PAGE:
Should We Be Afraid of Google? Weekly #5

Google and the Fear Factor?  What’s it all about?   In 1970 at the then new, award-winning St. Louis County Government Center in Clayton, Mo., you could call up any piece of property in St. Louis County – 500 square miles and one million citizens – and find out the property owners, names, number of family members, addresses, whether or not they had paid their taxes — all of this information was available in about 60 seconds all those decades ago.  I remember thinking then I wouldn’t want someone knowing whether or not I had paid my taxes, or what my property was worth. 

Forty years later, we’re worried about Google?  A day late and a dollar short, if you ask me.

After all if you are one of 3.3 million workers for the Federal Government, every bit of information about you is available in multiple places.  The privacy debate is long over.  Just walk along Constitution Avenue in Washington D. C. where many cameras film your every step.   And then there’s the identity badges every Federal employee must wear.  The new ones contain a chip with all of your information encoded.  When you swipe your badge a record could be kept of the time you enter work and when you leave.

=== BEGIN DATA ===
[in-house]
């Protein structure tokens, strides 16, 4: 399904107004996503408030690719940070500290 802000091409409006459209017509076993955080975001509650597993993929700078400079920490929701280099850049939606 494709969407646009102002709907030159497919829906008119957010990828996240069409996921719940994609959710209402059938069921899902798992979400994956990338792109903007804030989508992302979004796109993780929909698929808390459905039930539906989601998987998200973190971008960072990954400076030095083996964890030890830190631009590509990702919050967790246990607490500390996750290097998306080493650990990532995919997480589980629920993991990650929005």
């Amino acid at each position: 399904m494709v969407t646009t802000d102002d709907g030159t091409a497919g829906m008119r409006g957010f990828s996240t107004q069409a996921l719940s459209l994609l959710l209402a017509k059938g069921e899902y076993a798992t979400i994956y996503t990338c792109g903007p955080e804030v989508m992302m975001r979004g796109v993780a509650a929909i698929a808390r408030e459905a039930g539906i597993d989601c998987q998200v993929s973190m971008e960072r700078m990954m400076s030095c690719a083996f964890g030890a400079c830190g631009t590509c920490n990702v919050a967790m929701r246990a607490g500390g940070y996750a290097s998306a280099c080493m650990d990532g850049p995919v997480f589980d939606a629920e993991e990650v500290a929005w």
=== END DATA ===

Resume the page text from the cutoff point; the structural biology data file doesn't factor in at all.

If you are a political appointee, you must submit every bit of financial information about you and every member of your family.  For top secret clearance your neighbors, former schoolmates, friends and relatives are interviewed during a year or two year investigation of your life.

All of your emails on government computers are a matter of record and could go to the National Archives or used by the U. S. House and Senate as part of their numerous investigations.

Government issued cell phone calls are a matter of record.  Blackberry emails and other communications are under strict Federal guidelines.

I haven’t even touched on airline security and private sector security rules.

It seems to me Google is the least of our worries.


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